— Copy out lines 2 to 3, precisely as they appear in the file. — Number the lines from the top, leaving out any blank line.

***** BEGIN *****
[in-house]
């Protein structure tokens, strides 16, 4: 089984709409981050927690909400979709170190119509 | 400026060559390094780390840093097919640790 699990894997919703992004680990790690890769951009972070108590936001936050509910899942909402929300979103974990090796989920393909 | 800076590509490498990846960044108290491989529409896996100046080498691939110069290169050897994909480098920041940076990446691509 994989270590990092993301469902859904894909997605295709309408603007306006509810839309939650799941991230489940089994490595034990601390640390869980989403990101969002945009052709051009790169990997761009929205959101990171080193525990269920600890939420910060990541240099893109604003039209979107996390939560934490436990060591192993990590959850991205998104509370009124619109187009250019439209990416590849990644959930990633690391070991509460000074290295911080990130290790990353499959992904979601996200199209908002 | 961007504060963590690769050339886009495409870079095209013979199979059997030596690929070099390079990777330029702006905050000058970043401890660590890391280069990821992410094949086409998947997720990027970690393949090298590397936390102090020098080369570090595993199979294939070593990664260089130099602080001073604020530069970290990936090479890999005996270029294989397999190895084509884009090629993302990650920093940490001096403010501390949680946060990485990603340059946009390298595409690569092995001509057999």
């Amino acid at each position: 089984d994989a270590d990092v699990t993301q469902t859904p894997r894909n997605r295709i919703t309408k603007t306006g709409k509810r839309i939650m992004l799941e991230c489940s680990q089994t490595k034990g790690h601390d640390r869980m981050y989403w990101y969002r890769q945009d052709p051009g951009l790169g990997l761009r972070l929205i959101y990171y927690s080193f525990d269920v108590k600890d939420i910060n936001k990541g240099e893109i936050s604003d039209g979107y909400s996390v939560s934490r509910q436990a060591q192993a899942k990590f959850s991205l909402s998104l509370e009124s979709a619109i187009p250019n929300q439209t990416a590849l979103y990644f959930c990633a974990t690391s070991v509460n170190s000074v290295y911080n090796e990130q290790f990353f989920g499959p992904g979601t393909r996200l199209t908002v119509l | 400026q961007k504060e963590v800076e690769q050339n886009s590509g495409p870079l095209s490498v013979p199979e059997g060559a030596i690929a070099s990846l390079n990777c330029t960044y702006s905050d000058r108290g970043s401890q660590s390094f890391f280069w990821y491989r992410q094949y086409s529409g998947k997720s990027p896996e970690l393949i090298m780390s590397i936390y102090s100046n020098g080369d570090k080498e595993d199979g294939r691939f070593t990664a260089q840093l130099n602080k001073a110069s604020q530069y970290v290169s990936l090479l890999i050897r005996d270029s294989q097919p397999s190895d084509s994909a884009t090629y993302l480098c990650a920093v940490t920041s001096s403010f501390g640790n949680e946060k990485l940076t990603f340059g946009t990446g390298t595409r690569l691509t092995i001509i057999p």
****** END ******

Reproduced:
């Protein structure tokens, strides 16, 4: 089984709409981050927690909400979709170190119509 | 400026060559390094780390840093097919640790 699990894997919703992004680990790690890769951009972070108590936001936050509910899942909402929300979103974990090796989920393909 | 800076590509490498990846960044108290491989529409896996100046080498691939110069290169050897994909480098920041940076990446691509 994989270590990092993301469902859904894909997605295709309408603007306006509810839309939650799941991230489940089994490595034990601390640390869980989403990101969002945009052709051009790169990997761009929205959101990171080193525990269920600890939420910060990541240099893109604003039209979107996390939560934490436990060591192993990590959850991205998104509370009124619109187009250019439209990416590849990644959930990633690391070991509460000074290295911080990130290790990353499959992904979601996200199209908002 | 961007504060963590690769050339886009495409870079095209013979199979059997030596690929070099390079990777330029702006905050000058970043401890660590890391280069990821992410094949086409998947997720990027970690393949090298590397936390102090020098080369570090595993199979294939070593990664260089130099602080001073604020530069970290990936090479890999005996270029294989397999190895084509884009090629993302990650920093940490001096403010501390949680946060990485990603340059946009390298595409690569092995001509057999």
């Amino acid at each position: 089984d994989a270590d990092v699990t993301q469902t859904p894997r894909n997605r295709i919703t309408k603007t306006g709409k509810r839309i939650m992004l799941e991230c489940s680990q089994t490595k034990g790690h601390d640390r869980m981050y989403w990101y969002r890769q945009d052709p051009g951009l790169g990997l761009r972070l929205i959101y990171y927690s080193f525990d269920v108590k600890d939420i910060n936001k990541g240099e893109i936050s604003d039209g979107y909400s996390v939560s934490r509910q436990a060591q192993a899942k990590f959850s991205l909402s998104l509370e009124s979709a619109i187009p250019n929300q439209t990416a590849l979103y990644f959930c990633a974990t690391s070991v509460n170190s000074v290295y911080n090796e990130q290790f990353f989920g499959p992904g979601t393909r996200l199209t908002v119509l | 400026q961007k504060e963590v800076e690769q050339n886009s590509g495409p870079l095209s490498v013979p199979e059997g060559a030596i690929a070099s990846l390079n990777c330029t960044y702006s905050d000058r108290g970043s401890q660590s390094f890391f280069w990821y491989r992410q094949y086409s529409g998947k997720s990027p896996e970690l393949i090298m780390s590397i936390y102090s100046n020098g080369d570090k080498e595993d199979g294939r691939f070593t990664a260089q840093l130099n602080k001073a110069s604020q530069y970290v290169s990936l090479l890999i050897r005996d270029s294989q097919p397999s190895d084509s994909a884009t090629y993302l480098c990650a920093v940490t920041s001096s403010f501390g640790n949680e946060k990485l940076t990603f340059g946009t990446g390298t595409r690569l691509t092995i001509i057999p």